iPhone 7 vs iPhone SE: How do Apple’s two 2016 smartphone releases compare?
The iPhone 7 is finally here and, predictably, selling like hotcakes. But it’s easy to forget that it isn’t the only smartphone Apple launched in 2016. And we’re not talking about the iPhone 7 Plus, either.
Earlier in the year, Apple released the iPhone SE – a long-rumoured return to the 4-inch format and a spiritual successor to the iPhone 5C.
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The iPhone 7 starts from £599, while the iPhone SE can be picked up from just £379, so they’re clearly aiming for two different markets here. But the difference in design and the consistency of Apple’s support means that a comparison is more than worthwhile.
So how does Apple’s 2016 roster stack up? Has the iPhone 7 really made meaningful strides forward? Is bigger really better?
iPhone 7 vs iPhone SE – Design
One striking commonality between these two hotly anticipated, mould-breaking phones is that they both stem from old designs.
The iPhone 7 can lay on all the variations of black under the sun, rejig its antenna, and make its camera even more bulgey, but it’ll still be a two-year-old iPhone 6 underneath the makeup.
Meanwhile Apple didn’t even attempt to disguise the fact that the iPhone SE is the exact same design as the iPhone 5 from late 2012. That was three and a half years prior to the iPhone SE launch.
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It’s all a matter of personal preference, but I would say that the iPhone SE’s design remains the more attractive, with its bold angles and flush camera. However, the iPhone 7 is the more pleasant to use for prolonged periods with its soft edges and just-right size.
Talking of which, size is the big difference here. The iPhone SE is 15mm shorter, 8.5mm narrower, but 0.5mm thicker than the iPhone 7. It’s also 25g lighter.
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Other design differences turn out to be important features for both devices. In the iPhone 7’s favour, it has stereo speakers and it’s water resistant to an IP67 rating.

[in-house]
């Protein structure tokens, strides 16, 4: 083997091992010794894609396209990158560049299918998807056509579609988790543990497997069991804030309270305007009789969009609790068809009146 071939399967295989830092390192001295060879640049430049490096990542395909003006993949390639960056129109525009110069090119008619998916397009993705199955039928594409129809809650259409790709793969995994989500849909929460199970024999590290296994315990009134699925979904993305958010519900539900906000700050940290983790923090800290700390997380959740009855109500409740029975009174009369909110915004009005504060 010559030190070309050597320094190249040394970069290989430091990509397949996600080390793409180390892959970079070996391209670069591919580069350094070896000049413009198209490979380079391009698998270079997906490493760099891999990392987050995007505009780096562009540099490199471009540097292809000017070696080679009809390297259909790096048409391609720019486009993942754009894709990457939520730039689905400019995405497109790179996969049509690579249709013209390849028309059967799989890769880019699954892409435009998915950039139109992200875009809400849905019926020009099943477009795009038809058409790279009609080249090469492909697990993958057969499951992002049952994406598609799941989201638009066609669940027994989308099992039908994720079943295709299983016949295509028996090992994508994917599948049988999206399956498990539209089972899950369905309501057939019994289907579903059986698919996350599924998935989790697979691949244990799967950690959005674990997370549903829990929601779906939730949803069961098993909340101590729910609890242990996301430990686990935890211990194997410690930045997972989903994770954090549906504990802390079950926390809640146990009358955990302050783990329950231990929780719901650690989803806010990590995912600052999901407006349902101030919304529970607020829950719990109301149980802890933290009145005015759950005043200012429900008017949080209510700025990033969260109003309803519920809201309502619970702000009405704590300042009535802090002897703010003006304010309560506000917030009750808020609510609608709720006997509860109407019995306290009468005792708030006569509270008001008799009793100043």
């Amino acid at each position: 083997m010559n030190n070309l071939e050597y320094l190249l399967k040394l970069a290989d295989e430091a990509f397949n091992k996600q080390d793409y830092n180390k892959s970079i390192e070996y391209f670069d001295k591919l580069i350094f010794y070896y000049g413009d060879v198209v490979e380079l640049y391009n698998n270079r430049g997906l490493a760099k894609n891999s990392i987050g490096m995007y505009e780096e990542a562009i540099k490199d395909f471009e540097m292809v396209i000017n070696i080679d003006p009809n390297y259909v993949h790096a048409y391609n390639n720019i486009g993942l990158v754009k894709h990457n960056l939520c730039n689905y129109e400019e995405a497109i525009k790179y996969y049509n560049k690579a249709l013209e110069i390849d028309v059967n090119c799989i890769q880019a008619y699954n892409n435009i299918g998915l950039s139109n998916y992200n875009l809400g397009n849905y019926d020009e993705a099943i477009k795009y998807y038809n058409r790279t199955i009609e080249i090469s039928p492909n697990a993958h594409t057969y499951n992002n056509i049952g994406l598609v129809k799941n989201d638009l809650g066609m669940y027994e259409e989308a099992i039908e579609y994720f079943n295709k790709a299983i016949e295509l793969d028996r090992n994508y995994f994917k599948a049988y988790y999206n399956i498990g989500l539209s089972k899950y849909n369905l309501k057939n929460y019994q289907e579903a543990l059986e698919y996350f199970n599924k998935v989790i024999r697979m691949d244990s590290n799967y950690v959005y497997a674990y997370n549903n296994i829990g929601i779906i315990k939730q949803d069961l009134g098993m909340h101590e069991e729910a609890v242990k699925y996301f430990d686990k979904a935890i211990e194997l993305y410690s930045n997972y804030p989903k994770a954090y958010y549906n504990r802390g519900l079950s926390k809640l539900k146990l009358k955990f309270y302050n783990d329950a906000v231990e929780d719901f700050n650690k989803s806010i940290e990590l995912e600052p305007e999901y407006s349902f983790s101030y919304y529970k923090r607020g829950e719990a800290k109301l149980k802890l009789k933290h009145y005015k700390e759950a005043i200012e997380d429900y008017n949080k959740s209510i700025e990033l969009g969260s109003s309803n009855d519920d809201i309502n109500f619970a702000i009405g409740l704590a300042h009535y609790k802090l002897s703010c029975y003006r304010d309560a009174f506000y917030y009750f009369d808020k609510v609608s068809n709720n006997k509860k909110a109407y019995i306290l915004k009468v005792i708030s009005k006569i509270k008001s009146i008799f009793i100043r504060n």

The iPhone SE has a 3.5mm port, the omission of which is perhaps the biggest controversy over the iPhone 7. This means you can plug your headphones in without a silly adaptor, which we still can’t quite believe is now a feature.
The SE also has a physical home button, which some prefer for its tactile nature. Others like how the iPhone 7 provides subtle Taptic feedback with its fixed alternative, so it’s swings and roundabouts.
iPhone 7 vs iPhone SE – Display
If there’s room for debate over the design of these two phones, there’s absolutely none when it comes to the display. The iPhone 7 walks it.
At 4.7 inches it’s a fair bit bigger than the iPhone SE’s 4-inch display, of course. That’s about the only area where some will people will prefer the iPhone SE’s display – that and a slight pinkish tinge we noticed on our review iPhone 7, which we suspect many won’t even notice (or care about, at least).
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Elsewhere, the two IPS LCD screens share an identical pixel density of 326ppi, which is perfectly fine for these sub-5-inchers.
But the iPhone 7 display is significantly richer and brighter. Apple has borrowed the wider DCI-P3 colour gamut from the iPad Pro family, which makes for greater dynamic range. This means that colours look far more realistic than on the iPhone SE.